Music Row veteran Bil VornDick died on Tuesday (July 5) at age 72, less than a week after he’d been diagnosed with cancer.
He was a producer/engineer who was renowned for his recording-studio skills, particularly in folk, bluegrass, Americana and acoustic-music circles. VornDick worked on albums that earned more than 40 Grammy nominations and nine wins.
His clients included Alison Krauss, Doc Watson and Charlie McCoy. He had served two terms as the chairman of the Nashville chapter of Audio Engineering Society (AES).
Born William Thomas VornDick, he was raised in northern Virginia (Arlington and Great Falls). Growing up he was active in the 4H club, and he was also drum major of the high school marching band at Herndon High School. Voted “most creative” and “most talented” by the senior class, he also was the first-chair soloist for four years on trumpet in high school. While still a student and playing guitar in rock bands in Virginia, he sold some songs to Cedarwood Publishing on Music Row. Chet Atkins urged him to move to Nashville and helped him enroll in Belmont University. Prior to moving to Nashville, Bil also worked at the Washington Star Newspaper in DC, where he met his wife Patricia, in the engraving department in the early 1970s.
In 1979, he became an early graduate of Belmont’s music-business program. Country superstar Marty Robbins heard him working on demos for Loretta Lynn’s publishing company and hired him as his studio’s chief engineer.
VornDick subsequently became the chief engineer at Stargem Studio, the founder of The Music Shop and the owner of Music Row Audio and Mountainside Music Group Productions.
He became particularly associated with the “new acoustic music” genre that emerged in the 1980s. He worked with Béla Fleck, Jerry Douglas, Craig Duncan, Alison Brown, Mark O’Connor, Vassar Clements, Sam Bush, Edgar Meyer and David Grier, among others. Prior to his passing, he completed his 105th album with Craig Duncan.
Following his Grammy-winning work with Alison Krauss, he worked with a bluegrass who’s-who, including Peter Rowan, The Dillards, The Country Gentlemen, New Grass Revival, The Nashville Bluegrass Band, Del McCoury, Doyle Lawson, Claire Lynch, Rhonda Vincent, The Earls of Leicester, Dan Tyminski, Laurie Lewis, Larry Cordle, The New Coon Creek Girls and IIIrd Tyme Out.
He also had credits with mainstream Nashville country artists. VornDick worked on records by Lynn Anderson, Trace Adkins, Jo-El Sonnier, Janie Fricke, Marty Stuart, Gene Watson, Asleep at the Wheel, Jimmy C. Newman and Sweethearts of the Rodeo, in addition to Robbins.
Bil VornDick was an active participant in the Nashville music community. He did advisory and/or instructional work for MTSU, Belmont, Folk Alliance International, the International Bluegrass Music Association (IBMA), the Recording Academy Producers & Engineers Wing, MerleFest, Telluride, South Plains College, Audio Engineering Society (AES), Kerrville Folk Festival, Vol State and more. He campaigned to save RCA Studio A from demolition, promoted popularity charts for roots music and championed health insurance for music people.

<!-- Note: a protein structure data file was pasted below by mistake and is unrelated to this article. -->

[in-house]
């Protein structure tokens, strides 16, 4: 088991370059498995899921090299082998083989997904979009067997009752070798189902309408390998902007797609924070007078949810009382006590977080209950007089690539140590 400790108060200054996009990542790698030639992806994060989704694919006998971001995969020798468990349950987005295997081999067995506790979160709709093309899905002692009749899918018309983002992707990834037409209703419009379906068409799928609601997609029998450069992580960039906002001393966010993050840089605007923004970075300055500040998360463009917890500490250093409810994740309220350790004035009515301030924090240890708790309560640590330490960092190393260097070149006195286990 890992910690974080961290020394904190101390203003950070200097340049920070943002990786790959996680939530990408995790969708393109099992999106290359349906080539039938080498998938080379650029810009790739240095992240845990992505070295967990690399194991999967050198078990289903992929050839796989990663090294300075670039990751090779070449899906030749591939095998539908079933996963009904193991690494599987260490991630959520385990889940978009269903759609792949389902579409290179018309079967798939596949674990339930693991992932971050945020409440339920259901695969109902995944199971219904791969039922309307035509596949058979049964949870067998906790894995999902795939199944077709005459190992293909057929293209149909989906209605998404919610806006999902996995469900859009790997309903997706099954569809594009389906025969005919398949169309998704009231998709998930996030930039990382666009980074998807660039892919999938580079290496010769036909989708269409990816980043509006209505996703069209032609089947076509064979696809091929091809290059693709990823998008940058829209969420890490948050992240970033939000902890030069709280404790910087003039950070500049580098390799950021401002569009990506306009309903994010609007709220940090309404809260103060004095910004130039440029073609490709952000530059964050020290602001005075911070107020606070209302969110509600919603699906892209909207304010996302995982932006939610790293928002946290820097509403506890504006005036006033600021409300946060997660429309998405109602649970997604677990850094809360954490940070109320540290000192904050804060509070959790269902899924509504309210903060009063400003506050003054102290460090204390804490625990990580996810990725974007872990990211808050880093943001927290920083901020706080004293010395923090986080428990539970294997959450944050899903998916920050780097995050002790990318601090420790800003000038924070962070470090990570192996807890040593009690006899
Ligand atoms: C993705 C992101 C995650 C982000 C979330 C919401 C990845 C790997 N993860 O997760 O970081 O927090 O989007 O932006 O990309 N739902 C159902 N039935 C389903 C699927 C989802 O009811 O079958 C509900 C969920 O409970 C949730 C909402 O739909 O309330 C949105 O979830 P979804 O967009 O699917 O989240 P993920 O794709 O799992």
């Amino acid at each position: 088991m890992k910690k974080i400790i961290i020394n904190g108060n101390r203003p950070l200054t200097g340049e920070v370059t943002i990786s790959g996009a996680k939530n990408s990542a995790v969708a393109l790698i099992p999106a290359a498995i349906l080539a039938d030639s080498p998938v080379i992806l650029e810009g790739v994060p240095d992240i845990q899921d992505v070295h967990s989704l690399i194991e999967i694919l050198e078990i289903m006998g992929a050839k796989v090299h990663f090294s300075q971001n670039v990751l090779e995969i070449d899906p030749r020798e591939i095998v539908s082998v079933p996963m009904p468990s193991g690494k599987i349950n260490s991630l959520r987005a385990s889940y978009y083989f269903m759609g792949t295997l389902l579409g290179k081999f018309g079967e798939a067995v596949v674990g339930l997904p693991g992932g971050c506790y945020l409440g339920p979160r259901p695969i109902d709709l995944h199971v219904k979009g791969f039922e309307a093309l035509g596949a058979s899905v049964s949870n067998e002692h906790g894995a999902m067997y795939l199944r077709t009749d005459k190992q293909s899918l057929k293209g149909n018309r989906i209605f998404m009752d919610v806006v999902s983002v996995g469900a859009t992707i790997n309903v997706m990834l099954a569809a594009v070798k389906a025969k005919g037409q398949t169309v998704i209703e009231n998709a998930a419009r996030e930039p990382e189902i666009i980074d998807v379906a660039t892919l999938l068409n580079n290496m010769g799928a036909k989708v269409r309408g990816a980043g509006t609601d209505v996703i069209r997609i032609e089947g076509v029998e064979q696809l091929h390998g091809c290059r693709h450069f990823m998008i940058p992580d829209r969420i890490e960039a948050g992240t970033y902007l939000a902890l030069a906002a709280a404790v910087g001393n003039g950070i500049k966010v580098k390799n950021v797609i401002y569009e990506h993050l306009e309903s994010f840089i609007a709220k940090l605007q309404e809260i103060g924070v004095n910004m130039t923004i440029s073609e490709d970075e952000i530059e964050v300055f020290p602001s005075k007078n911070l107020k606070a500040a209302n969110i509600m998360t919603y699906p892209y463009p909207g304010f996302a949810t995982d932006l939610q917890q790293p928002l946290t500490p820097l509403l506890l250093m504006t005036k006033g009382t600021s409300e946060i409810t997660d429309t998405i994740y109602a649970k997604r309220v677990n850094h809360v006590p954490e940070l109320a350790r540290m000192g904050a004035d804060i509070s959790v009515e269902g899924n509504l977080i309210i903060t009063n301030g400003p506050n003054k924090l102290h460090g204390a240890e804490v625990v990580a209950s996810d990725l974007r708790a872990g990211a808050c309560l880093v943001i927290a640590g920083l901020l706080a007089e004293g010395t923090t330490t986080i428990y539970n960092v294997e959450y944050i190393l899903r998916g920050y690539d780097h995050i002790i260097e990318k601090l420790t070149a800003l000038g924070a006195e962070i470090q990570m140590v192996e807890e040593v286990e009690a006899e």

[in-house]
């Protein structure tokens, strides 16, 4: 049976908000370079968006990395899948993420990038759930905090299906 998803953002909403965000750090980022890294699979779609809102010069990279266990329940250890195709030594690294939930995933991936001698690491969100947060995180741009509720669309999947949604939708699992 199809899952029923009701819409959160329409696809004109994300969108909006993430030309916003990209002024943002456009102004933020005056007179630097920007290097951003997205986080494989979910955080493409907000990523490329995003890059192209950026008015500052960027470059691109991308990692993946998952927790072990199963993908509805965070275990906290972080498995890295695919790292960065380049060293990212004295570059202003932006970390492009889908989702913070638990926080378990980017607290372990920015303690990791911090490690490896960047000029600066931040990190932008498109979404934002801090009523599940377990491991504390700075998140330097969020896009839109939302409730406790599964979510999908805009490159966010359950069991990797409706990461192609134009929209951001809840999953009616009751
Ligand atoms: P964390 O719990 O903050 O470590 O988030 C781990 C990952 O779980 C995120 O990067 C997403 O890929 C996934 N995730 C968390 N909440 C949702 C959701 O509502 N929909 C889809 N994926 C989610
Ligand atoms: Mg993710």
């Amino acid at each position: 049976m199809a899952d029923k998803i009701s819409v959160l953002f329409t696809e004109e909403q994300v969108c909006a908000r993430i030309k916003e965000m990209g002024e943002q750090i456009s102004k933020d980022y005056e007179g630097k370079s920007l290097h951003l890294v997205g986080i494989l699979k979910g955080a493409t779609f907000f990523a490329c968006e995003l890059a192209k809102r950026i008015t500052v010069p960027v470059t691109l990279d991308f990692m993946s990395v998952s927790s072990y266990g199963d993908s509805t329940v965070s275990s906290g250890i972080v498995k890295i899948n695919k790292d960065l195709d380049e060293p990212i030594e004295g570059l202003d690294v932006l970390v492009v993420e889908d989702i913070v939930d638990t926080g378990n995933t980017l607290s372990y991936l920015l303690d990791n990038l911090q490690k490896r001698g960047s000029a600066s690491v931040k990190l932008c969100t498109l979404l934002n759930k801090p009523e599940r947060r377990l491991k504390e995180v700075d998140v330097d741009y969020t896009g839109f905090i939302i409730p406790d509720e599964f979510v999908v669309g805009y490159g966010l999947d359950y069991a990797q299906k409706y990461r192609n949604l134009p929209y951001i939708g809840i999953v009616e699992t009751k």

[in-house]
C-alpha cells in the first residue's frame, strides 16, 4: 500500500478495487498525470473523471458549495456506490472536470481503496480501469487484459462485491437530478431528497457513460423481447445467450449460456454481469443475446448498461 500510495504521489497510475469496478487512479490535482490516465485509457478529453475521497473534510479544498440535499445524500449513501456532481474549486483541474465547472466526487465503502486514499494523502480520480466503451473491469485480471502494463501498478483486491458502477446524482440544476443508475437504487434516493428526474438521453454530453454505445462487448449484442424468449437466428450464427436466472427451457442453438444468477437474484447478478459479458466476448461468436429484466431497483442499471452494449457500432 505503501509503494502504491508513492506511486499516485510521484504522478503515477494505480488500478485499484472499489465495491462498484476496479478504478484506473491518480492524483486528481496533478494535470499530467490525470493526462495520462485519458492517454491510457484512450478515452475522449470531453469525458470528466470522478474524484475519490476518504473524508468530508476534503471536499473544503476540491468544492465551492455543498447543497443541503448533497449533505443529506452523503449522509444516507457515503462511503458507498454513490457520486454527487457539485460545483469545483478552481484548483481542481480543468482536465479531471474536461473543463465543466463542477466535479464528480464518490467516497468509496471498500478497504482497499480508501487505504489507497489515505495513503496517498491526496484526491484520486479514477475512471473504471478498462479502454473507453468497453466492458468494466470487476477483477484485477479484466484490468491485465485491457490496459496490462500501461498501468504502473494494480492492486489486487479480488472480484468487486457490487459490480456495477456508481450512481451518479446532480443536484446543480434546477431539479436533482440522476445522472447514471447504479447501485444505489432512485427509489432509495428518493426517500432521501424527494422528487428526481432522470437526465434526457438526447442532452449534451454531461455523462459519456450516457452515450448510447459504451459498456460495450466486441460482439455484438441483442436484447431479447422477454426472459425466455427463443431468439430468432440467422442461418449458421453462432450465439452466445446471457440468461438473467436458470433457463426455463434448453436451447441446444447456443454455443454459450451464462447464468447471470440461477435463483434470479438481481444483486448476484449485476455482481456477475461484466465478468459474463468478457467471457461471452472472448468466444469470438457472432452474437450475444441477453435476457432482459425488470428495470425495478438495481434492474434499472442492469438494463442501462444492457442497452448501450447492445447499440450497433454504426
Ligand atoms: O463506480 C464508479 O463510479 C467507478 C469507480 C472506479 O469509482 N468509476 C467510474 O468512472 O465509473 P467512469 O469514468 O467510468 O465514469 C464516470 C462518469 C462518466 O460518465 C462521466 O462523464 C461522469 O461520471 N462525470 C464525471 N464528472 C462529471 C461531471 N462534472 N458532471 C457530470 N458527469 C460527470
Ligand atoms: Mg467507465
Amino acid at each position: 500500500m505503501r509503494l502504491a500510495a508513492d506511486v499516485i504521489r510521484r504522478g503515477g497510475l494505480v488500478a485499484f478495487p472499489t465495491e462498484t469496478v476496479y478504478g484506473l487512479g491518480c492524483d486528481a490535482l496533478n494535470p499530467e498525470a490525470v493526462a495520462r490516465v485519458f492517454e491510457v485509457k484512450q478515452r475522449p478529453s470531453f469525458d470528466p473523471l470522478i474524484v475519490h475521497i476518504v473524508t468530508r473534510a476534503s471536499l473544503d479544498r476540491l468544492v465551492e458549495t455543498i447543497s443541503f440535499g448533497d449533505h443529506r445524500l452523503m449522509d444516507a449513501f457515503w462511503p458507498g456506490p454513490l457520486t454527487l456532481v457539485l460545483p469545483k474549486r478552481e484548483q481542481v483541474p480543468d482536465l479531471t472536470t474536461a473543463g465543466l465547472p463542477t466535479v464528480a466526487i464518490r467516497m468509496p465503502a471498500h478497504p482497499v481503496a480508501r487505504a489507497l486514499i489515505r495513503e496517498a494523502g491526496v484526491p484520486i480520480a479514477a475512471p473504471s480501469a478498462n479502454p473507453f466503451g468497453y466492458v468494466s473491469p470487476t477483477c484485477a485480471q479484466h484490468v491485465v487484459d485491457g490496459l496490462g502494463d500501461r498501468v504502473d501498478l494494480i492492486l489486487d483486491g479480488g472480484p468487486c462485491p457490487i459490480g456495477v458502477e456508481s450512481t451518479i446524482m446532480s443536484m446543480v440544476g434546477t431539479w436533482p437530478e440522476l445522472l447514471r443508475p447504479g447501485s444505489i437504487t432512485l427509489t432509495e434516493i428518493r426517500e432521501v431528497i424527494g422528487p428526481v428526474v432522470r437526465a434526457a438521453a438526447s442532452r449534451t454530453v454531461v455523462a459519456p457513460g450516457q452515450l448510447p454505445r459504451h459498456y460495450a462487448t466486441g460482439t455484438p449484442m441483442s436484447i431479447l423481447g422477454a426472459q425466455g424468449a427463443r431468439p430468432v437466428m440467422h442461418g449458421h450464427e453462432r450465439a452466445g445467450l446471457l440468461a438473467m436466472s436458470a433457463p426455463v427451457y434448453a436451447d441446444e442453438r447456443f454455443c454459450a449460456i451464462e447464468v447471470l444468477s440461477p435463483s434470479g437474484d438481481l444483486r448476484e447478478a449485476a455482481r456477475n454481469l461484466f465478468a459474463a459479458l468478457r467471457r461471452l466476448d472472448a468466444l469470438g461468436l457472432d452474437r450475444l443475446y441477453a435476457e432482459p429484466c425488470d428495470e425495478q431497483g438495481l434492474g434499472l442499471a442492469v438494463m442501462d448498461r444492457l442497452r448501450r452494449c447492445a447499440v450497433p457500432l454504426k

In recent years, he became widely admired in the Americana field. That genre’s Jim Lauderdale, Maura O’Connell, T-Bone Burnett, Jesse Winchester, The Fairfield Four, John McEuen, Leon Redbone, Robert Earl Keen, Webb Wilder, Robin & Linda Williams, Hazel Dickens and Charlie Haden all worked with him.
In 1998, he produced the epic Clinch Mountain Country, a 36-song tribute that featured legendary Ralph Stanley dueting with Bob Dylan, Vince Gill, Dwight Yoakam, Patty Loveless, Porter Wagoner, Ricky Skaggs, Connie Smith, the Kentucky HeadHunters, Diamond Rio, Joe Diffie, George Jones, Vern Gosdin, John Anderson, Hal Ketchum, Gillian Welch, BR549, Junior Brown and more. It was named Rolling Stone’s Top Country Album of the Year, got nominated for a Grammy and earned two trophies from the IBMA.
Bil VornDick was cherished for his personality as well as his studio skills. He was invariably kind, wise, welcoming, gentle and generous. A loving husband and father, he is survived by his wife Patricia, children Brittney and Wilson, five grandchildren and his sister Barbara and her family.
Bil was an International Advisory Council Member for the Playing For Change Foundation, a founder of the Nashville AES Legends in the Round and was working as the founder/chair for the International Entertainment Industry Education Exchange Program (IEIEEP) a United Nations and UNESCO partnership for the exchange of students and professors for worldwide education on Intellectual Property Rights for music, film, art, literature and software. Additionally, Bil was instrumental in the creation of the annual AudioMasters Benefit Golf Tournament, the primary fund-raising event contributing to the Nashville Engineer Relief Fund (NERF), which was designed to assist members of the greater Nashville audio community in times of personal or family crisis. He was also an advocate for intellectual property rights for audio engineers. Two little-known facts about Bil are that he was also a Boy Scout Leader for Troop 87, as well as a 33rd-degree Mason and a Shriner.
By Robert K. Oermann/Music Row, with additions by Robert Clyne